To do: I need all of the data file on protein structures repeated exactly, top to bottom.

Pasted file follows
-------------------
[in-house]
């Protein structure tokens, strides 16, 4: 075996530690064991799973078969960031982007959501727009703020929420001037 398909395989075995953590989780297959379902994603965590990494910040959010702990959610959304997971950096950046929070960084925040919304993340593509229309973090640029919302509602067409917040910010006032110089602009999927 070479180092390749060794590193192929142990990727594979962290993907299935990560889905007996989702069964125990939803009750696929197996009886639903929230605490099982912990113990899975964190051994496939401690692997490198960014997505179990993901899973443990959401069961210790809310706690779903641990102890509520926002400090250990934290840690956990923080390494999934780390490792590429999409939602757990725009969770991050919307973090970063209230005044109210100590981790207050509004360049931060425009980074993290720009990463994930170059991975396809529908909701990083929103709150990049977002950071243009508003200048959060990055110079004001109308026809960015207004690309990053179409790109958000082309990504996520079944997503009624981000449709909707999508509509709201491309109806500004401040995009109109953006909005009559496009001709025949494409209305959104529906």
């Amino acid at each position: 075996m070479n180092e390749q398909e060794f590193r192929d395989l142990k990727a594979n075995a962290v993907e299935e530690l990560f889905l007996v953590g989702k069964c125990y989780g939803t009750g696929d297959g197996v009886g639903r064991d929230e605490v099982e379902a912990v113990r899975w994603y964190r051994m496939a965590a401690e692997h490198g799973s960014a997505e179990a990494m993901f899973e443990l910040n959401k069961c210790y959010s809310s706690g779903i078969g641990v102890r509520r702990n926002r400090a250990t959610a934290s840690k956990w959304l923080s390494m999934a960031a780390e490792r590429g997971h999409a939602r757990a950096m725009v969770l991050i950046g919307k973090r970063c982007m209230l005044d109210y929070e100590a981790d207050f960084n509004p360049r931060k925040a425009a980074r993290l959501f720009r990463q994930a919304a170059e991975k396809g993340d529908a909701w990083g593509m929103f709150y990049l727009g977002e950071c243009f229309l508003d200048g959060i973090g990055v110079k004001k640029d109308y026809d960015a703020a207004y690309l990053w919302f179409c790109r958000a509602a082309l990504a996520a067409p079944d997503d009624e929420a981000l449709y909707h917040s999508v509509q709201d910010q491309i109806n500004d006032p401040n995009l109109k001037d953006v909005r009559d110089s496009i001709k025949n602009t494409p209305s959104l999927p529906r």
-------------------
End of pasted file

[in-house]
């Protein structure tokens, strides 16, 4: 075996530690064991799973078969960031982007959501727009703020929420001037 398909395989075995953590989780297959379902994603965590990494910040959010702990959610959304997971950096950046929070960084925040919304993340593509229309973090640029919302509602067409917040910010006032110089602009999927 070479180092390749060794590193192929142990990727594979962290993907299935990560889905007996989702069964125990939803009750696929197996009886639903929230605490099982912990113990899975964190051994496939401690692997490198960014997505179990993901899973443990959401069961210790809310706690779903641990102890509520926002400090250990934290840690956990923080390494999934780390490792590429999409939602757990725009969770991050919307973090970063209230005044109210100590981790207050509004360049931060425009980074993290720009990463994930170059991975396809529908909701990083929103709150990049977002950071243009508003200048959060990055110079004001109308026809960015207004690309990053179409790109958000082309990504996520079944997503009624981000449709909707999508509509709201491309109806500004401040995009109109953006909005009559496009001709025949494409209305959104529906």
């Amino acid at each position: 075996m070479n180092e390749q398909e060794f590193r192929d395989l142990k990727a594979n075995a962290v993907e299935e530690l990560f889905l007996v953590g989702k069964c125990y989780g939803t009750g696929d297959g197996v009886g639903r064991d929230e605490v099982e379902a912990v113990r899975w994603y964190r051994m496939a965590a401690e692997h490198g799973s960014a997505e179990a990494m993901f899973e443990l910040n959401k069961c210790y959010s809310s706690g779903i078969g641990v102890r509520r702990n926002r400090a250990t959610a934290s840690k956990w959304l923080s390494m999934a960031a780390e490792r590429g997971h999409a939602r757990a950096m725009v969770l991050i950046g919307k973090r970063c982007m209230l005044d109210y929070e100590a981790d207050f960084n509004p360049r931060k925040a425009a980074r993290l959501f720009r990463q994930a919304a170059e991975k396809g993340d529908a909701w990083g593509m929103f709150y990049l727009g977002e950071c243009f229309l508003d200048g959060i973090g990055v110079k004001k640029d109308y026809d960015a703020a207004y690309l990053w919302f179409c790109r958000a509602a082309l990504a996520a067409p079944d997503d009624e929420a981000l449709y909707h917040s999508v509509q709201d910010q491309i109806n500004d006032p401040n995009l109109k001037d953006v909005r009559d110089s496009i001709k025949n602009t494409p209305s959104l999927p529906r």